The only one I would add is that, especially if we're seeing dieting as a hobby or a way to connect with people, to just start seeking out other ways to connect with people, and other hobbies, especially ones that actually connect us to people, like instead of that sense of like competition, or- or accountability, or whatever that we sometimes- that sometimes characterizes the, quote unquote, connection we find within dieting. But finding stuff where we actually are connecting to people based on like shared experiences, and interests, and values.

Sadie Simpson:

Yeah, I really like that. So that wraps up our discussion on the professional dieter persona. Next week, we'll be talking about the Intuitive Eater, and that will be our last episode in this series. But before we finish, Naomi, what's satisfying for you right now?

Naomi Katz:

This is such like a little thing, and I feel like it's something I'm gonna say at the change of every season, but honestly, I'm really satisfied by the weather right now. We are starting to- things are starting to warm up. We're having these like- these days that are inarguably spring days, and we're starting to see some flowers bloom, and just the weather warm up, and all of that stuff. And I'm really, really enjoying that. My allergies are less than psyched about it, but I'm so happy about it that I don't even care.

Sadie Simpson:

Yes, I'm also loving the spring like weather.

Naomi Katz:

What about you, what's satisfying for you?

Sadie Simpson:

So one of the last things you said was that a great way for professional dieters to sort of break free from that is to potentially find other ways to connect with people, or other hobbies, and that type of thing. I think what is satisfying for me right now are some of the connections we've been able to make as a result of recording this podcast. It's kind of neat to be able to connect, one, with each other on a lot of these topics that we're talking about. And, side note, too, for those who are listening, Naomi and I actually saw each other in person for the first time in months. We record this over Zoom, even though we only live like, I don't know, 15 minutes away from each other. So that was fun. And it just feels good to have real life connections, not only on the internet, but with local people in real life that we've been able to meet and connect with through recording this podcast.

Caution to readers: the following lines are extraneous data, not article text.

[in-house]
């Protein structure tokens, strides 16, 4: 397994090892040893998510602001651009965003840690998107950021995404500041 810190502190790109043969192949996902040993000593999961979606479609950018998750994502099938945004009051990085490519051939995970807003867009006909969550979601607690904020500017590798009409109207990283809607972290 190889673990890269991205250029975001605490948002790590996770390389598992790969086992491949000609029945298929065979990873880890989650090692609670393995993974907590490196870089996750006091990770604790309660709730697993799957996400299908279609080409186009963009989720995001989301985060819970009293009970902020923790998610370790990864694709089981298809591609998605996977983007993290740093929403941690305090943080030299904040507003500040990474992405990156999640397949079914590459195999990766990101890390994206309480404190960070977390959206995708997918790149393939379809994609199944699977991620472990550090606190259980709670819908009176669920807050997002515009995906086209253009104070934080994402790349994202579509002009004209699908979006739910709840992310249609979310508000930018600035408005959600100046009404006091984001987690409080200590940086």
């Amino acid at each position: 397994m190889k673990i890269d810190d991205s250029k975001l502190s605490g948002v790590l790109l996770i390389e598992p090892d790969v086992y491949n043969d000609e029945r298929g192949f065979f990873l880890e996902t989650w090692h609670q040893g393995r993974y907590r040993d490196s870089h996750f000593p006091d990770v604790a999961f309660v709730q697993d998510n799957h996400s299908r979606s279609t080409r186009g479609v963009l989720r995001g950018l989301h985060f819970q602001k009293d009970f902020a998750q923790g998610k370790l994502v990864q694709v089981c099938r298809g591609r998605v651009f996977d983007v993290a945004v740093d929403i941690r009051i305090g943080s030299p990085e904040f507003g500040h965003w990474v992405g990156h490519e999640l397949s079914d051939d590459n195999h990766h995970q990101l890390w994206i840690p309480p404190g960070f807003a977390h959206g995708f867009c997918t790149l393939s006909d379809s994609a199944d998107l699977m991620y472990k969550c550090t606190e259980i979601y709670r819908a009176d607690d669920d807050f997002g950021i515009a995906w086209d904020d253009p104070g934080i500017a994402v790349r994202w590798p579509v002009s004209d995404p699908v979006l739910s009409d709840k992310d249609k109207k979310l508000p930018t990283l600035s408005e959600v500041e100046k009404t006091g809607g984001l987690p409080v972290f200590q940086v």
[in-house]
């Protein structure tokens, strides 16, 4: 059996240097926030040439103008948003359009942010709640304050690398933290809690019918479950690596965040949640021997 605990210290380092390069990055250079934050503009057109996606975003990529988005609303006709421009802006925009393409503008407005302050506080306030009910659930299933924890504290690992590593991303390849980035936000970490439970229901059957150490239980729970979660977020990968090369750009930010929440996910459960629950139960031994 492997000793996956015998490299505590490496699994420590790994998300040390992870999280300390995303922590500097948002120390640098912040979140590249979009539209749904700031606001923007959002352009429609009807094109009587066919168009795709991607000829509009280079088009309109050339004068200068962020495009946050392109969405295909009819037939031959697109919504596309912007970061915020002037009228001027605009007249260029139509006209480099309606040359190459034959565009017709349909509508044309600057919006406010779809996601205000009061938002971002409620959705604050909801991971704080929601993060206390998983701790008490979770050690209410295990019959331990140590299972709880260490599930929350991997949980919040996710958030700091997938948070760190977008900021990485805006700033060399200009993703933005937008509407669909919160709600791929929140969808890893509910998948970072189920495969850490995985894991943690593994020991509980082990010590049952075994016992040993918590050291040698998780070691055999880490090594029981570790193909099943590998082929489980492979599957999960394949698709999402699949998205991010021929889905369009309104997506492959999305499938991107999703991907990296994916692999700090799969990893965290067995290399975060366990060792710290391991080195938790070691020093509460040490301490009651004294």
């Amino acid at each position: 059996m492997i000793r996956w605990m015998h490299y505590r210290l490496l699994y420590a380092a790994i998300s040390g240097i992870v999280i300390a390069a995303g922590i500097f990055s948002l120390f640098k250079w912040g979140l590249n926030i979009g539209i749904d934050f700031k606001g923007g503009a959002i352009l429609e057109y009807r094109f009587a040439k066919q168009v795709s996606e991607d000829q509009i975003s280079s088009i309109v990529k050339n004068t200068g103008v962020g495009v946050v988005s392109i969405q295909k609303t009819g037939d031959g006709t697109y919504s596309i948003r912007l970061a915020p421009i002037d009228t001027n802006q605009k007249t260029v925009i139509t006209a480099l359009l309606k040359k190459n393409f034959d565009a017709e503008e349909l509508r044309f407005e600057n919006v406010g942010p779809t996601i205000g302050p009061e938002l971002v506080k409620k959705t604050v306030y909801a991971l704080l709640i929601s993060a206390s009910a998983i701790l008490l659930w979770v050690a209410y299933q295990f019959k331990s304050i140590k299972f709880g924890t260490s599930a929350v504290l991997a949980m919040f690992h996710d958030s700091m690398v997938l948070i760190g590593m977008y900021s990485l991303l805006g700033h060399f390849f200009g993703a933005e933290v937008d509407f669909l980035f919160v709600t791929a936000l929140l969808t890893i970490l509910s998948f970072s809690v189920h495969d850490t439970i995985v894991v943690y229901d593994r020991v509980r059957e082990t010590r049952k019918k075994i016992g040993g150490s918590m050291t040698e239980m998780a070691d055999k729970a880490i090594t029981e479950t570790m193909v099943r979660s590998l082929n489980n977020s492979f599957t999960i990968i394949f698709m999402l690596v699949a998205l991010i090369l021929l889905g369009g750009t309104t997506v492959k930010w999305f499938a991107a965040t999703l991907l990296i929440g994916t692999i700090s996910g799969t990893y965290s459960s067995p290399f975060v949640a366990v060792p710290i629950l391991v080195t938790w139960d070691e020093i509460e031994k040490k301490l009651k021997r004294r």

Naomi Katz:

Oh my god, I couldn't agree more. Also, it's so funny. You're like side note, we get to see each other in person for the first time. And I was like, oh my god. That's right. We did that last week. I just- it's so funny. We see each other all the time. Like I feel like we're talking to each other all the time. And so it's funny to think like, oh, yeah, that was a different thing where we actually saw each other in person.

Sadie Simpson:

Yeah, maybe one day we'll- we'll get together and record, but the technology just makes things so easy to like, do it on the computer, but anyway,

Naomi Katz:

Plus it means I can do it in my pajamas, which is nice.

Sadie Simpson:

I mean, you still could if you want it to in person.

Naomi Katz:

Fair point. But yes, 100% I agree with all of that. I like get starting to connect with people through this podcast has been really awesome. And I think one of the most satisfying things about making this podcast at all.

Sadie Simpson:

Yes, so if you are interested in connecting with us, come on over to Instagram we are @satisfactionfactorpod. Be sure to send us a message. Let us know what you think about this episode. Let us know if you feel more connected with yourself and with others as a result of listening to this podcast. We love hearing from you.

Naomi Katz:

Absolutely. And if you would like to support us in another quick and easy way. You can leave us a rating and a review on Apple or Spotify. That helps us reach more people, which means we get to connect with more people that way too.

Sadie Simpson:

Yay. All right. That's it for us this week. We'll see you next time.